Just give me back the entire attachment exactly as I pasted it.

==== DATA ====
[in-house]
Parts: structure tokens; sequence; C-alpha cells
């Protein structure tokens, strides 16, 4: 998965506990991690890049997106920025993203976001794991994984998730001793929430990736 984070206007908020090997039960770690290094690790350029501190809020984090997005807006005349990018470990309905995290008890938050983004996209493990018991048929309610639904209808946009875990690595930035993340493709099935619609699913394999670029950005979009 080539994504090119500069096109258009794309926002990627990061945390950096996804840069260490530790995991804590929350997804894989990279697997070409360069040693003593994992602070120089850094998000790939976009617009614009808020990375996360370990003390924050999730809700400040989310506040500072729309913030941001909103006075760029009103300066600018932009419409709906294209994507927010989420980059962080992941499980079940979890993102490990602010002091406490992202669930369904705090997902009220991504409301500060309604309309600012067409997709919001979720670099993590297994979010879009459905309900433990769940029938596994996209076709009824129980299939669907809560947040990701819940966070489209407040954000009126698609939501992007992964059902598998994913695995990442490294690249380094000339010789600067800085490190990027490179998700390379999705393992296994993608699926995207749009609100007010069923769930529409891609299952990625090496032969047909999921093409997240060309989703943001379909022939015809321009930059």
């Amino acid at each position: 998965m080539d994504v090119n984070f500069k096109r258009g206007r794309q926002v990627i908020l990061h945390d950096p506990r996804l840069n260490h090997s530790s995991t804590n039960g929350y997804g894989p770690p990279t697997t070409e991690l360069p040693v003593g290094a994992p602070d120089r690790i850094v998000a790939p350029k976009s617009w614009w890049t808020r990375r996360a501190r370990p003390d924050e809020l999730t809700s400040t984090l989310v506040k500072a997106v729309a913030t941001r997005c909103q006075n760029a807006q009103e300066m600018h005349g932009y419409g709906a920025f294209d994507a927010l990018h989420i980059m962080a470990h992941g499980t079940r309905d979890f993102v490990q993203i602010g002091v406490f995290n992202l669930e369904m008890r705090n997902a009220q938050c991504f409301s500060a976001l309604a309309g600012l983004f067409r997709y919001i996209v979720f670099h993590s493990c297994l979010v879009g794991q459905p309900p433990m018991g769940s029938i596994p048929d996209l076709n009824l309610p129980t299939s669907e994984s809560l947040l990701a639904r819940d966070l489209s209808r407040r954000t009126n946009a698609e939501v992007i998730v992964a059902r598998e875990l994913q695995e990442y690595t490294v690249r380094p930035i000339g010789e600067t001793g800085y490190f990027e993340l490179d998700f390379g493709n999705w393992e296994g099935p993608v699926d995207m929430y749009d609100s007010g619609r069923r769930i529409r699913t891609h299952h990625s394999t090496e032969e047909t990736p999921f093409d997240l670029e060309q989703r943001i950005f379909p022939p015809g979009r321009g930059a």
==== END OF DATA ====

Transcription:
[in-house]
Parts: structure tokens; sequence; C-alpha cells
């Protein structure tokens, strides 16, 4: 998965506990991690890049997106920025993203976001794991994984998730001793929430990736 984070206007908020090997039960770690290094690790350029501190809020984090997005807006005349990018470990309905995290008890938050983004996209493990018991048929309610639904209808946009875990690595930035993340493709099935619609699913394999670029950005979009 080539994504090119500069096109258009794309926002990627990061945390950096996804840069260490530790995991804590929350997804894989990279697997070409360069040693003593994992602070120089850094998000790939976009617009614009808020990375996360370990003390924050999730809700400040989310506040500072729309913030941001909103006075760029009103300066600018932009419409709906294209994507927010989420980059962080992941499980079940979890993102490990602010002091406490992202669930369904705090997902009220991504409301500060309604309309600012067409997709919001979720670099993590297994979010879009459905309900433990769940029938596994996209076709009824129980299939669907809560947040990701819940966070489209407040954000009126698609939501992007992964059902598998994913695995990442490294690249380094000339010789600067800085490190990027490179998700390379999705393992296994993608699926995207749009609100007010069923769930529409891609299952990625090496032969047909999921093409997240060309989703943001379909022939015809321009930059």
């Amino acid at each position: 998965m080539d994504v090119n984070f500069k096109r258009g206007r794309q926002v990627i908020l990061h945390d950096p506990r996804l840069n260490h090997s530790s995991t804590n039960g929350y997804g894989p770690p990279t697997t070409e991690l360069p040693v003593g290094a994992p602070d120089r690790i850094v998000a790939p350029k976009s617009w614009w890049t808020r990375r996360a501190r370990p003390d924050e809020l999730t809700s400040t984090l989310v506040k500072a997106v729309a913030t941001r997005c909103q006075n760029a807006q009103e300066m600018h005349g932009y419409g709906a920025f294209d994507a927010l990018h989420i980059m962080a470990h992941g499980t079940r309905d979890f993102v490990q993203i602010g002091v406490f995290n992202l669930e369904m008890r705090n997902a009220q938050c991504f409301s500060a976001l309604a309309g600012l983004f067409r997709y919001i996209v979720f670099h993590s493990c297994l979010v879009g794991q459905p309900p433990m018991g769940s029938i596994p048929d996209l076709n009824l309610p129980t299939s669907e994984s809560l947040l990701a639904r819940d966070l489209s209808r407040r954000t009126n946009a698609e939501v992007i998730v992964a059902r598998e875990l994913q695995e990442y690595t490294v690249r380094p930035i000339g010789e600067t001793g800085y490190f990027e993340l490179d998700f390379g493709n999705w393992e296994g099935p993608v699926d995207m929430y749009d609100s007010g619609r069923r769930i529409r699913t891609h299952h990625s394999t090496e032969e047909t990736p999921f093409d997240l670029e060309q989703r943001i950005f379909p022939p015809g979009r321009g930059a």